routing tables and get them to send packets to incorrect networks and allow your
system packets to be captured.
net.ipv4.conf.all.accept_redirects = 0
net.ipv4.conf.default.accept_redirects = 0
net.ipv6.conf.all.accept_redirects = 0
net.ipv6.conf.default.accept_redirects = 0 

/sbin/sysctl  net.ipv4.conf.all.accept_redirects net.ipv4.conf.default.accept_redirects net.ipv6.conf.all.accept_redirects net.ipv6.conf.default.accept_redirects
default is all 1  

3. Ensure secure ICMP redirects are not accepted

Secure ICMP redirects are the same as ICMP redirects, except they come from
gateways listed on the default gateway list. It is assumed that these gateways are
known to your system, and that they are likely to be secure.

it is still possible for even known gateways to be compromised.
net.ipv4.conf.default.secure_redirects = 0
net.ipv4.conf.all.secure_redirects = 0 

default is all 1

4. Ensure suspicious packets are logged

When enabled, this feature logs packets with un-routable source addresses to the
kernel log.
net.ipv4.conf.all.log_martians = 1
net.ipv4.conf.default.log_martians = 1

allows an administrator to investigate the possibility that an attacker is sending spoofed packets to their system.

default is zero

/sbin/sysctl net.ipv4.conf.all.log_martians net.ipv4.conf.default.log_martians

5.  Ensure broadcast ICMP requests are ignored  

setting net.ipv4.icmp_echo_ignore_broadcasts = 1 
will cause the system to ignore all
ICMP echo and timestamp requests to broadcast and multicast addresses.
Accepting ICMP echo and timestamp requests with broadcast or multicast destinations for your network could be used to trick your host into starting (or participating) in a Smurf attack. A Smurf attack relies on an attacker sending large amounts of ICMP broadcast messages with a spoofed source address. All hosts receiving this message and responding would send echo-reply messages back to the spoofed address, which is probably not routable. If many hosts respond to the packets, the amount of traffic on the network could be significantly multiplied.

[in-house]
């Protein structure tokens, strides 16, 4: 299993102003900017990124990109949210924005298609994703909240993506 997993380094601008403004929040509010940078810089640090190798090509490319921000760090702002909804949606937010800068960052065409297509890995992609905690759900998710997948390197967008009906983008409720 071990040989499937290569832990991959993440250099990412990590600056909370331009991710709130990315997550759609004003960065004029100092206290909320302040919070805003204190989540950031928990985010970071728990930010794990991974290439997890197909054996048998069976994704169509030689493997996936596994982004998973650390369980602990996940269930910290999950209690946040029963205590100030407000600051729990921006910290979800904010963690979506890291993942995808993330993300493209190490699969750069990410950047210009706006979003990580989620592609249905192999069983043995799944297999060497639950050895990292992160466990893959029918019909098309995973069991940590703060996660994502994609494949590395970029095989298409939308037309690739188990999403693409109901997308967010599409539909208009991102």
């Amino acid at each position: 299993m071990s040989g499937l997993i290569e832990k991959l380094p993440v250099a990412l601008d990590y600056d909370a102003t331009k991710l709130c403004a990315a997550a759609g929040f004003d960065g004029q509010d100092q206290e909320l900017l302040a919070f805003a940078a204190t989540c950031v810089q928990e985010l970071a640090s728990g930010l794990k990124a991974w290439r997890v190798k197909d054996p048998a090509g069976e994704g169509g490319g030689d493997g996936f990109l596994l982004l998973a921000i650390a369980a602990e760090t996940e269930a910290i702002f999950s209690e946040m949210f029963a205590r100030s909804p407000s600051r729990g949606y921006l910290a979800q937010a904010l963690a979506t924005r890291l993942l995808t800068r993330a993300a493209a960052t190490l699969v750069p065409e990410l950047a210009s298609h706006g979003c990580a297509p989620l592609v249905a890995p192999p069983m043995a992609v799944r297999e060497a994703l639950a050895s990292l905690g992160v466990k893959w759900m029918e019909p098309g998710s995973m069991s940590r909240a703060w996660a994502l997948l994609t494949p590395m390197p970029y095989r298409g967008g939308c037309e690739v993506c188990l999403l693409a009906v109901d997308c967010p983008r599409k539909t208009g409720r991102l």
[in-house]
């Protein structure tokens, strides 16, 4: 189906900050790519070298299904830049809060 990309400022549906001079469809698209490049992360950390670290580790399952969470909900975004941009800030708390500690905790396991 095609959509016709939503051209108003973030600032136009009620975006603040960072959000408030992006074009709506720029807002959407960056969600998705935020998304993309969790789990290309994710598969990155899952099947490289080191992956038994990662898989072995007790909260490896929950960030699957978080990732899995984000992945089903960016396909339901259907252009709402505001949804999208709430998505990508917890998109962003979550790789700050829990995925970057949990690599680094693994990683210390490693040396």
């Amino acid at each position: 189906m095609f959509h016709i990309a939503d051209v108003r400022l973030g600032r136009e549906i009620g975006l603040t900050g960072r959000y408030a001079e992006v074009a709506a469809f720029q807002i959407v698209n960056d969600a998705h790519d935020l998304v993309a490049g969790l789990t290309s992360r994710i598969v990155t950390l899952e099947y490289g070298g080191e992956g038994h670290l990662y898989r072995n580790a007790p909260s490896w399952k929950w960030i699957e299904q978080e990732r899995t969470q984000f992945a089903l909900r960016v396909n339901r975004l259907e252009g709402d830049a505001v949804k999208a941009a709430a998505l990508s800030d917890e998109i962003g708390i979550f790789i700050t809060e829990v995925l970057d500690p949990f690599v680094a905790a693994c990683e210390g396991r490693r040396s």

/sbin/sysctl net.ipv4.icmp_echo_ignore_broadcasts 
default is 1 

6. Ensure bogus ICMP responses are ignored 

Setting :: net.ipv4.icmp_ignore_bogus_error_responses = 1 
prevents the kernel from logging
bogus responses (RFC-1122 non-compliant) from broadcast reframes, keeping file
systems from filling up with useless log messages.
Some routers (and some attackers) will send responses that violate RFC-1122 and
attempt to fill up a log file system with many useless error messages.
/sbin/sysctl net.ipv4.icmp_ignore_bogus_error_responses

 7.Ensure Reverse Path Filtering is enabled 

Setting net.ipv4.conf.all.rp_filter and net.ipv4.conf.default.rp_filter to 1
forces the Linux kernel to utilize reverse path filtering on a received packet to determine if the packet was valid. Essentially, with reverse path filtering, if the return packet does not go out the same interface that the corresponding source packet came from, the packet is dropped (and logged if log_martians is set).

net.ipv4.conf.all.rp_filter = 1
net.ipv4.conf.default.rp_filter = 1

is a good way to deter attackers from sending your system bogus packets that cannot be responded to. One instance where this feature breaks down is if asymmetrical routing is employed. This would occur when using dynamic routing protocols (bgp, ospf, etc) on your system.

If you are using asymmetrical routing on your system, you will not be able to enable this feature without breaking the routing.

/sbin/sysctl net.ipv4.conf.all.rp_filter net.ipv4.conf.default.rp_filter
default both 0

8. Ensure TCP SYN Cookies is enabled

When tcp_syncookies is set, the kernel will handle TCP SYN packets normally until thehalf-open connection queue is full, at which time, the SYN cookie functionality kicks in.SYN cookies work by not using the SYN queue at all. Instead, the kernel simply repliesto the SYN with a SYN|ACK, but will include a specially crafted TCP sequence numberthat encodes the source and destination IP address and port number and the time thepacket was sent. A legitimate connection would send the ACK packet of the three wayhandshake with the specially crafted sequence number. This allows the system to verifythat it has received a valid response to a SYN cookie and allow the connection, eventhough there is no corresponding SYN in the queue.